September 26, 2018

CPAs Admit That They’re Not Good Business People

Here's something interesting (hilarious, even) from the Indiana CPA Society's Center of Excellence: CPAs lack a bunch of important skills and they're completely aware of it.

The Society conducted a survey of over 600 CPAs across 30 states and found that the profession that constantly goes on about being "trusted advisors" to businesses and entrepreneurs, don't think too highly of themselves in areas like leadership, critical thinking, relationship building and entrepreneurship.

Some of the stats from the survey include:

  • Zero percent of senior/staff accountants ranked themselves high in critical thinking.
  • Thirty-five percent of managers ranked themselves low in relationship building.
  • Four percent of managers ranked themselves high in leadership.

And let's throw in some testimonials, like this guy with a grim outlook:

"As far as the skills necessary [for a CPA], an analytical mind with a touch of persistence and the ability to follow through are essential,” said one survey participant. “These skills are rare and seem to be becoming more rare when I look at the staff coming into the market these days.

Or this guy:

I work with a small CPA firm and have for the last [20+] years…The focus here is on technical skills. Skills related to leadership and communications aren’t discussed much,” said another survey participant. “Problem solving of the young staff is lacking as well. They seem to want to copy what was done before and not think for themselves.

“I hope that the organization structure will change and someone other than the partners can improve the culture so that this is more dynamic and resilient organization."

That's pretty amazing how he mentioned the firm where he's spent more than 20 years working focusing on technical skills and pivoted right at "young staff" using SALY and "not think for themselves."

And then here's a new partner, who actually says something meaningful:

"As a new Partner who worked in the private sector, I am shocked at the lack of business acumen applied at the partner level. We need to think and operate as a business."

The irony is just too much. Your average person on the street thinks a CPA is a good business person. The CPA profession talks about the value of the CPA, being the go-to "trusted business advisors"  and on and on, giving the impression that CPAs are good business people. Now we have a survey of CPAs saying, out loud, "Hey, we're not really good at this business stuff."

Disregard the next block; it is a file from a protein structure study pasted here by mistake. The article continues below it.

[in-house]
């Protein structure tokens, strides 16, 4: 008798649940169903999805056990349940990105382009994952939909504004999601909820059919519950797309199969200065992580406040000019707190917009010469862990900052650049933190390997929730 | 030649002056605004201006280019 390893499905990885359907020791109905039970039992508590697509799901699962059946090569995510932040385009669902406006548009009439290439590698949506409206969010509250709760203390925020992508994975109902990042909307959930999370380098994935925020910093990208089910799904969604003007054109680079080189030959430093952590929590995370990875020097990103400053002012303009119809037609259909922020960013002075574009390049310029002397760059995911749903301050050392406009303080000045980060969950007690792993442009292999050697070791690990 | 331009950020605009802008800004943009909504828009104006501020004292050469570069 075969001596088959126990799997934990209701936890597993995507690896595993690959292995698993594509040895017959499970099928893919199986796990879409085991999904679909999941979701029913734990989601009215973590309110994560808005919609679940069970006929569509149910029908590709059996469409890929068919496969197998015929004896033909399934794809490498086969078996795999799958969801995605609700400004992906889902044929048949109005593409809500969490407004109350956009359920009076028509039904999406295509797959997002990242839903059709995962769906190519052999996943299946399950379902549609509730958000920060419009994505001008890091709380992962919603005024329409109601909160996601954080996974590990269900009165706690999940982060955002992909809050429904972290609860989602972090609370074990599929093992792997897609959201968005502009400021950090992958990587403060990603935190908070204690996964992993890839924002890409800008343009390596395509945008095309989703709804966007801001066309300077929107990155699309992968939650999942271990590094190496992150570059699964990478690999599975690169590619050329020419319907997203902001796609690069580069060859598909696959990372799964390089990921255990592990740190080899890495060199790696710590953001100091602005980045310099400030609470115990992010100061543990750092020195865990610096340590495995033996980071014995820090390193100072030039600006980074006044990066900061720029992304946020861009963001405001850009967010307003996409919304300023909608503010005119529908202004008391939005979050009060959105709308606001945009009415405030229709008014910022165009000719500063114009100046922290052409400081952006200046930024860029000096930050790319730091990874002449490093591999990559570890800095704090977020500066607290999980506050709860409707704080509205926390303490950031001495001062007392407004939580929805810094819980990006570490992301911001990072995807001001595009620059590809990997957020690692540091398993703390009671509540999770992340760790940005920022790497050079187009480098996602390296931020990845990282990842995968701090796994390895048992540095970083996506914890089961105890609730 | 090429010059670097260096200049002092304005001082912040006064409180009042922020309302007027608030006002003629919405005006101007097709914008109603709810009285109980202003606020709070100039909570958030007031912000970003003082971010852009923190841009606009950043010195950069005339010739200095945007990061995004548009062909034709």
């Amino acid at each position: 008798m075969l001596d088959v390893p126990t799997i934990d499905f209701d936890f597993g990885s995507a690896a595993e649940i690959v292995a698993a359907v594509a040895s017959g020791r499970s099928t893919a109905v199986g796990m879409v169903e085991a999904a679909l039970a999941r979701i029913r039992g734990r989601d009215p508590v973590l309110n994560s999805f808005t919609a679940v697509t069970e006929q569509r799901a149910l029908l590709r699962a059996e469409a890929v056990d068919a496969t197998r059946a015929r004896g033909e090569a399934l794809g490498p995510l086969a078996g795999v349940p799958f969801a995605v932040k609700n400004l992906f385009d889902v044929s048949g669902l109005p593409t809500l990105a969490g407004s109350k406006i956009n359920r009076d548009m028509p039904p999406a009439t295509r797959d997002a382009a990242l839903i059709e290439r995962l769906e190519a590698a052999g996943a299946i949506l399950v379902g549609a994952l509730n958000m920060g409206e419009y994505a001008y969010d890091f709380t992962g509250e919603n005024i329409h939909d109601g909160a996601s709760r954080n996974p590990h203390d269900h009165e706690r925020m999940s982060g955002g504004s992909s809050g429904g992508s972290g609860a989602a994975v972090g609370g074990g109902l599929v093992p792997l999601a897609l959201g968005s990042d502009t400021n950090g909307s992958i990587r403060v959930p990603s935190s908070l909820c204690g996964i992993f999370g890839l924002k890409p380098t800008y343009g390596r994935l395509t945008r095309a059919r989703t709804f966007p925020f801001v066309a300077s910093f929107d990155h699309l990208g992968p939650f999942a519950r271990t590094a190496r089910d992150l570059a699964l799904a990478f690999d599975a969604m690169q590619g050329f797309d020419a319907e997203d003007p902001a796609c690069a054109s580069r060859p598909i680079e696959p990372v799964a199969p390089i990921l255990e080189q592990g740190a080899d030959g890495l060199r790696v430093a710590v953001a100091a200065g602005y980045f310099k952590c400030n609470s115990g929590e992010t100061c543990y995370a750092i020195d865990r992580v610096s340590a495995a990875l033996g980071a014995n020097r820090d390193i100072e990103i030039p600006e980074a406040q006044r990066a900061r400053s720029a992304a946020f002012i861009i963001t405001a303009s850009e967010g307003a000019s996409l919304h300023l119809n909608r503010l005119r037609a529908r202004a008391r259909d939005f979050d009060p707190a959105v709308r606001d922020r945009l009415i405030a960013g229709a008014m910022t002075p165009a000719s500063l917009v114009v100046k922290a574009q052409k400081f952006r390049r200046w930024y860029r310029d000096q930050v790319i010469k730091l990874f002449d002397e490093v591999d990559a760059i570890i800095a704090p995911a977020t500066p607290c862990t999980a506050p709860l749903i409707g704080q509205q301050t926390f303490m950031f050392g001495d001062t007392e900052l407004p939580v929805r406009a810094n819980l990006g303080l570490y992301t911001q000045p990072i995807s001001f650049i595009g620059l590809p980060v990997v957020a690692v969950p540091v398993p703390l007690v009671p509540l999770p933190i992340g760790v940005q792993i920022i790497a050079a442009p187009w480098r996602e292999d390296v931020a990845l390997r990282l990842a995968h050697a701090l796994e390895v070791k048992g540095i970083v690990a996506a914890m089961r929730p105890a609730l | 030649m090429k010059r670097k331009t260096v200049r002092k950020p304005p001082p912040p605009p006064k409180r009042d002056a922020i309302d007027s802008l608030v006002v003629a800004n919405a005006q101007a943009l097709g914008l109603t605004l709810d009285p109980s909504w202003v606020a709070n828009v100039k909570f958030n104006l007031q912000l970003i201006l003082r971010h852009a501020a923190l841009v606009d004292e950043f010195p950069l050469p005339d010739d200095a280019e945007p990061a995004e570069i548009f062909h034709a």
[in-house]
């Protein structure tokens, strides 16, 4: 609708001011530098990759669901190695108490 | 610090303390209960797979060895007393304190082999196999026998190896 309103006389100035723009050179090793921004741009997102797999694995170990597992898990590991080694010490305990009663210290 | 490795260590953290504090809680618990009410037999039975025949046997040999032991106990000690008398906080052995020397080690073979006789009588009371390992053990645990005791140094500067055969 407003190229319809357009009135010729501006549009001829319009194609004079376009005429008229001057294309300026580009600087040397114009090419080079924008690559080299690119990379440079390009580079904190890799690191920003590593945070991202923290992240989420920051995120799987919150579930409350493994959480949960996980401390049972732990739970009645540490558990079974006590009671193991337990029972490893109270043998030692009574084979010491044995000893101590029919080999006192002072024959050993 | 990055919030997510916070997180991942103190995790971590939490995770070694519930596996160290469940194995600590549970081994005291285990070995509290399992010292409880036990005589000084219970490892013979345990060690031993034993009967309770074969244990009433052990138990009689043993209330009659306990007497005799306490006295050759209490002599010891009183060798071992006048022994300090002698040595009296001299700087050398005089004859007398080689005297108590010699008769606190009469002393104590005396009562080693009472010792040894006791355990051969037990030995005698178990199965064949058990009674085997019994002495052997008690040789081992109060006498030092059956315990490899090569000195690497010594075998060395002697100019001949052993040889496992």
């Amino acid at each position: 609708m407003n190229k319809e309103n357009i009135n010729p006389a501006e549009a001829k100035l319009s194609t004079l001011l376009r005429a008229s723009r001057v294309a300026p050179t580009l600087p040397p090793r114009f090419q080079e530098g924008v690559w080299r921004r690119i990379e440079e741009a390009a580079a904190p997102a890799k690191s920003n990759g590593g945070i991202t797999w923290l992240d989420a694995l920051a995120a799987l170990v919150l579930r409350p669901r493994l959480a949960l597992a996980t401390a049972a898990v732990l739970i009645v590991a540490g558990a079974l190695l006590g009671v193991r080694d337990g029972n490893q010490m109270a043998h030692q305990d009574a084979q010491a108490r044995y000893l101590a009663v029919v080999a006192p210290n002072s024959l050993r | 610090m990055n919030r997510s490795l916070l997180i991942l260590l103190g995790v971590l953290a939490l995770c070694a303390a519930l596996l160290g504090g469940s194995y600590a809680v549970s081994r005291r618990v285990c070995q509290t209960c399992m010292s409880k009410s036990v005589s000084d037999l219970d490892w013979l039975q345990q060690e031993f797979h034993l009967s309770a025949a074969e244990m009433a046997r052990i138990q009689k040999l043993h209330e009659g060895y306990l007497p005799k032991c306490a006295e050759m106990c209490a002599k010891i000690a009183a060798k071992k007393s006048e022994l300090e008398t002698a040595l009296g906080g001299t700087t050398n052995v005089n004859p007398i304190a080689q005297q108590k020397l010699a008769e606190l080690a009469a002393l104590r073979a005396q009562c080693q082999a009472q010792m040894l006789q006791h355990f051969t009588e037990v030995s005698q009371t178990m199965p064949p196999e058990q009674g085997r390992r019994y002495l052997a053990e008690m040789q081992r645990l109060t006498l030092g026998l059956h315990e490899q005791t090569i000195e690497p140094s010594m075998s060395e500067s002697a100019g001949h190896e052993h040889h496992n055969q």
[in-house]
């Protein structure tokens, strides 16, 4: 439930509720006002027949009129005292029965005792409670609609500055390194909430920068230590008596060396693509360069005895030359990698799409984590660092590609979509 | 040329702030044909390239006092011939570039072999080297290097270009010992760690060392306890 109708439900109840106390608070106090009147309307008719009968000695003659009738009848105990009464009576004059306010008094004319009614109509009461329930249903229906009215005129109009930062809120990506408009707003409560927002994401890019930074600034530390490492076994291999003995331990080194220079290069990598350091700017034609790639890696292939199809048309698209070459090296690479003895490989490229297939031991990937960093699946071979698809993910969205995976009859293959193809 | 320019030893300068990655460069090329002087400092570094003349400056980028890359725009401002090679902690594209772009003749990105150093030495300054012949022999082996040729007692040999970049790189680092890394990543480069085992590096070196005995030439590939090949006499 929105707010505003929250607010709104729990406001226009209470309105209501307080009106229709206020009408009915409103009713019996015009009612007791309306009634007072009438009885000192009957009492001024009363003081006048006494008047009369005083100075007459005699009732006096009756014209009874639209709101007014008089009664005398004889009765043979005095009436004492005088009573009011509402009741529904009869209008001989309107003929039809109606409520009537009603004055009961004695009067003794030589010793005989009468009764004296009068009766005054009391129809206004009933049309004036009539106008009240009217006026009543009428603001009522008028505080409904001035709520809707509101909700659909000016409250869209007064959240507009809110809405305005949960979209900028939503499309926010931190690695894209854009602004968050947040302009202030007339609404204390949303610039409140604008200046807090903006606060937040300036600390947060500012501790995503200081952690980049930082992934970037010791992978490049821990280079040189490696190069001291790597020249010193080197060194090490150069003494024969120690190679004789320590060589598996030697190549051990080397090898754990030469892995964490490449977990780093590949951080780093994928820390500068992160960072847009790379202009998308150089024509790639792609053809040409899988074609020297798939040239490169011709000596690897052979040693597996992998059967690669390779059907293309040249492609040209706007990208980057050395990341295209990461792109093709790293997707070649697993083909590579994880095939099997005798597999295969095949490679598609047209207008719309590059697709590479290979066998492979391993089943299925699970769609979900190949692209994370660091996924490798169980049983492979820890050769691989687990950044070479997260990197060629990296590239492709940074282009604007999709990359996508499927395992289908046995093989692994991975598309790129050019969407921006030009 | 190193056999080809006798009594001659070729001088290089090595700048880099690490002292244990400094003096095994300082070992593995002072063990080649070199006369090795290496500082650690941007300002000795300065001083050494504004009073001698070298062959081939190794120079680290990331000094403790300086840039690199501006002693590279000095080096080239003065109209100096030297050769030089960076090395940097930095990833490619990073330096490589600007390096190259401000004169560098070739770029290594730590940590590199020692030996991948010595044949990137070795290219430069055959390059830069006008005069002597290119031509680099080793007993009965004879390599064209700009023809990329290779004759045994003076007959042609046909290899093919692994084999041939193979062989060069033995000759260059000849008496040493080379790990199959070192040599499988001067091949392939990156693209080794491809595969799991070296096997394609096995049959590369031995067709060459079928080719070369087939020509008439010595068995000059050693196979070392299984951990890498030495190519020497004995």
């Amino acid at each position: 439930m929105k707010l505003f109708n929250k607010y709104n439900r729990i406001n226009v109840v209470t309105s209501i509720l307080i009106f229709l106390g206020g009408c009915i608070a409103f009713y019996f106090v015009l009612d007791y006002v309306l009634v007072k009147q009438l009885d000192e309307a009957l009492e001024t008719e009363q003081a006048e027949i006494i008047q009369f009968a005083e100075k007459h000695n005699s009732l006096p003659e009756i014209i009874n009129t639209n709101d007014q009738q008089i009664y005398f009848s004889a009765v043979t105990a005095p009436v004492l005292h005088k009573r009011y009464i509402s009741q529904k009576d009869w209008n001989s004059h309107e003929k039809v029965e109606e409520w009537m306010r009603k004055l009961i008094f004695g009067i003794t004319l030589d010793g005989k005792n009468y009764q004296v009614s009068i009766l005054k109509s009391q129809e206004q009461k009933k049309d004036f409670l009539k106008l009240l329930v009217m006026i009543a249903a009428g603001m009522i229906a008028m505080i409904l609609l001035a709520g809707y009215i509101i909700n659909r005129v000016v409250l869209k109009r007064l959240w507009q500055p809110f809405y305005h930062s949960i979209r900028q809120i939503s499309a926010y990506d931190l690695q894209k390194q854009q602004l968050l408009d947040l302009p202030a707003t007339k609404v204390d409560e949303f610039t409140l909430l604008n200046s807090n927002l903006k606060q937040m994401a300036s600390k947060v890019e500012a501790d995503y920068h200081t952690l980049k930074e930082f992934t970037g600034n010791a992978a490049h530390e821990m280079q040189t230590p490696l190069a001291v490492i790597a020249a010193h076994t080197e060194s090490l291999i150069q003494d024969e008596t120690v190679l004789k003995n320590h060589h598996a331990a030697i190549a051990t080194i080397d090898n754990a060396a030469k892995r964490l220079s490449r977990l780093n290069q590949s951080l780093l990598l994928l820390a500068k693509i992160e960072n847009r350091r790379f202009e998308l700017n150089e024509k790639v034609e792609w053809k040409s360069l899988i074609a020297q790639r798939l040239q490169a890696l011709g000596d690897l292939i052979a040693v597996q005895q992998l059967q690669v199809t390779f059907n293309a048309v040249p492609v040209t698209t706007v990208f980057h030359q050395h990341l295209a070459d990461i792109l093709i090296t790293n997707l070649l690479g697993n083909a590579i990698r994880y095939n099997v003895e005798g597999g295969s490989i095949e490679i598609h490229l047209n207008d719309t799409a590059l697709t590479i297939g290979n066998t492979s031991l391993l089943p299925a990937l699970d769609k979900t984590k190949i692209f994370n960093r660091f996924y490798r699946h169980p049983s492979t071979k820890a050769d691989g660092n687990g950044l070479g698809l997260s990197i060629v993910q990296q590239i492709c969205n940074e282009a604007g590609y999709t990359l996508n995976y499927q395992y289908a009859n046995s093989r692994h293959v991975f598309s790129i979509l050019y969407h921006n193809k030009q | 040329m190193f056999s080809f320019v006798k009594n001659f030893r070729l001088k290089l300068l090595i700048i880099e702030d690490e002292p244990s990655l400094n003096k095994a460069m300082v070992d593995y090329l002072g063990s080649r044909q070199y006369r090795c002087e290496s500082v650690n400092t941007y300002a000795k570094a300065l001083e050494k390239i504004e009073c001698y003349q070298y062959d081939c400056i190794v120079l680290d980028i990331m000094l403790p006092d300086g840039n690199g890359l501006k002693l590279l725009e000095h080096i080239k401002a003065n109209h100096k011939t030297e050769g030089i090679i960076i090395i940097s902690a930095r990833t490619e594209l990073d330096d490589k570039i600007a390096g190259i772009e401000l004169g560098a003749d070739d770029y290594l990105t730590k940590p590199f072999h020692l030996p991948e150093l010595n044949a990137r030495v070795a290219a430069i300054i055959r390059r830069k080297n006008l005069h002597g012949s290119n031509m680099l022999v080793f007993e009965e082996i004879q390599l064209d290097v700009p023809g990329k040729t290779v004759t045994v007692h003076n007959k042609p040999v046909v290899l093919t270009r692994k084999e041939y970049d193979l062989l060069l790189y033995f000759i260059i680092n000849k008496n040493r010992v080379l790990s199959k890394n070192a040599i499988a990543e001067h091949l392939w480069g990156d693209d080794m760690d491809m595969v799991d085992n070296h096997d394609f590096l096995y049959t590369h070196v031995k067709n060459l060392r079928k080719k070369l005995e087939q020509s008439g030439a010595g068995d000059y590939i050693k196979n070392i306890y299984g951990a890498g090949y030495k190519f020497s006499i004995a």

Accounting firms complain about staff lacking skills, that the necessary talent to take over their firms is scarce, that technology is to disruptive. I'd venture to say that any half-decent business person could solve or, at the very least, mitigate those problems. Like "new Partner" said above, many people currently at the highest levels of the firms don't have the necessary skills!

But, that's fine, they'll hold their staff and managers to new higher standard because, you know, the current business environment demands it.

Related articles

CPAs Rank #6 for Best Jobs in America

Thumbnail image for Thumbnail image for accountant.jpgDon’t have enough corporate magazine lists in your life? Didn’t think so. CNN/Money’s Best Jobs in America dropped this morning and lo and behold, CPAs come in at #6.
Seem high? Maybe. CPAs did only receive grades of ‘C’ on “Benefits to Society” (you don’t keep people from dying) and “Low Stress” (‘C’ seems generous).
Also, CPAs only rank in the top ten in “Flexibility” but still managed to sneak into the top ten overall.
Continued, after the jump


Dubious, right? Money still makes their case:

Businesses began stocking the payroll with CPAs after major accounting scandals earlier this decade, and a host of new corporate accounting rules going into effect soon should ratchet up demand further.
Government agencies are also hiring CPAs, to monitor how well companies are complying with the new regs. Add inevitable changes to personal income tax rules and you have a pretty recession-proof profession.
“Unless Congress does away with taxes, we’ll always have work,” says CPA Lisa Featherngill of Winston-Salem, N.C. Some 33,000 independent CPAs also work for themselves, typically as tax preparers.

Debunk:
1. Scandals early in the decade? What about present scandals? Lotta good hiring all those CPAs did.
2. Remind us which agencies are doing a bang up job keeping companies in line with regulations?
3. Oh, and regardless of the certainty of taxes, this happens.
Maybe we’re overreacting. Perhaps they’re pointing out that if you’ve got a CPA, that gives you options (get crackin’ non-CPAs). Regardless of what Grant Thornton’s latest survey says.
So, if you’re a CPA and you’re happy, clap your hands. And discuss the list and why (or why not) being a CPA kicks so much ass.
Best Jobs in America [CNN/Money]

Arnie Signs 150-Hour Rule for California

arnold.jpgNo one panic, if you get licensed before 2014, you’re grandfathered in as substantially equivalent. So if you feel like procrastinating, don’t let us stop you but maybe keep the date in mind.
In addition to the new credit hour requirements, Ah-nuld also signed bills requiring mandatory peer review for CPA firms starting next year and requiring non-active CPAs to disclose their status. We thought those were both standard operating procedure but a couple more laws won’t hurt anything.
If you can’t bear the thought of 25-30 extra credit hours in college, move to Colorado, Puerto Rico, or the Virgin Islands as they’re the holdouts on the 150 credit-hour requirement.
California Adopts 150-Hour Rule [Web CPA]